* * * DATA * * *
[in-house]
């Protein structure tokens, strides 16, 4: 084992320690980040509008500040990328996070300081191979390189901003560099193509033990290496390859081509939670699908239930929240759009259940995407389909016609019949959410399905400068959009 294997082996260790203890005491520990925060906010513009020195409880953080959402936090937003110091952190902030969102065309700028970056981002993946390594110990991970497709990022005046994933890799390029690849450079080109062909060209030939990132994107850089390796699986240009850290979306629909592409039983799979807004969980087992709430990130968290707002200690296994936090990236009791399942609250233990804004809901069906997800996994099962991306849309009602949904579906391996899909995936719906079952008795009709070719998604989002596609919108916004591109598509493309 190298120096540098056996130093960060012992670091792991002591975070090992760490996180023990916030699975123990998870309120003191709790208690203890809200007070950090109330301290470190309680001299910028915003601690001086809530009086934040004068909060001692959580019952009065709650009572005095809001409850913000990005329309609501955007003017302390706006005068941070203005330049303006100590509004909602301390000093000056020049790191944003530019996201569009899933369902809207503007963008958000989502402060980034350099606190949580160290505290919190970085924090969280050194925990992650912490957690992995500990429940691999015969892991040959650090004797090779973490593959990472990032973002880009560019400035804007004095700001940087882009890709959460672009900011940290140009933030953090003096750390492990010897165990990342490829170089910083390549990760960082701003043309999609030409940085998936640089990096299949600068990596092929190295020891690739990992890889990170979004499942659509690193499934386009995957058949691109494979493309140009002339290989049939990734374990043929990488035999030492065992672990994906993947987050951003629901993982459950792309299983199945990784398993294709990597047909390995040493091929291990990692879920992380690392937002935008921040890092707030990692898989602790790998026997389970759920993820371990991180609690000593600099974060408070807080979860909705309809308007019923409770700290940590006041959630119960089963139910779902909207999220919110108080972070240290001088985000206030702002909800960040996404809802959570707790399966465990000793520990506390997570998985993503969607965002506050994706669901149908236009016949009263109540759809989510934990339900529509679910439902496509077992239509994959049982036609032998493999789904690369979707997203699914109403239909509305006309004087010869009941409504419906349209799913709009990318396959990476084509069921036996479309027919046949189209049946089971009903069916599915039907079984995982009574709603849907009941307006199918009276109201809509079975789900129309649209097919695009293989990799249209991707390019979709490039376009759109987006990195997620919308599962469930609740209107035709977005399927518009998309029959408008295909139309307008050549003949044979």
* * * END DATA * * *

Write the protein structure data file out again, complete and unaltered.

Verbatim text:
[in-house]
């Protein structure tokens, strides 16, 4: 084992320690980040509008500040990328996070300081191979390189901003560099193509033990290496390859081509939670699908239930929240759009259940995407389909016609019949959410399905400068959009 294997082996260790203890005491520990925060906010513009020195409880953080959402936090937003110091952190902030969102065309700028970056981002993946390594110990991970497709990022005046994933890799390029690849450079080109062909060209030939990132994107850089390796699986240009850290979306629909592409039983799979807004969980087992709430990130968290707002200690296994936090990236009791399942609250233990804004809901069906997800996994099962991306849309009602949904579906391996899909995936719906079952008795009709070719998604989002596609919108916004591109598509493309 190298120096540098056996130093960060012992670091792991002591975070090992760490996180023990916030699975123990998870309120003191709790208690203890809200007070950090109330301290470190309680001299910028915003601690001086809530009086934040004068909060001692959580019952009065709650009572005095809001409850913000990005329309609501955007003017302390706006005068941070203005330049303006100590509004909602301390000093000056020049790191944003530019996201569009899933369902809207503007963008958000989502402060980034350099606190949580160290505290919190970085924090969280050194925990992650912490957690992995500990429940691999015969892991040959650090004797090779973490593959990472990032973002880009560019400035804007004095700001940087882009890709959460672009900011940290140009933030953090003096750390492990010897165990990342490829170089910083390549990760960082701003043309999609030409940085998936640089990096299949600068990596092929190295020891690739990992890889990170979004499942659509690193499934386009995957058949691109494979493309140009002339290989049939990734374990043929990488035999030492065992672990994906993947987050951003629901993982459950792309299983199945990784398993294709990597047909390995040493091929291990990692879920992380690392937002935008921040890092707030990692898989602790790998026997389970759920993820371990991180609690000593600099974060408070807080979860909705309809308007019923409770700290940590006041959630119960089963139910779902909207999220919110108080972070240290001088985000206030702002909800960040996404809802959570707790399966465990000793520990506390997570998985993503969607965002506050994706669901149908236009016949009263109540759809989510934990339900529509679910439902496509077992239509994959049982036609032998493999789904690369979707997203699914109403239909509305006309004087010869009941409504419906349209799913709009990318396959990476084509069921036996479309027919046949189209049946089971009903069916599915039907079984995982009574709603849907009941307006199918009276109201809509079975789900129309649209097919695009293989990799249209991707390019979709490039376009759109987006990195997620919308599962469930609740209107035709977005399927518009998309029959408008295909139309307008050549003949044979």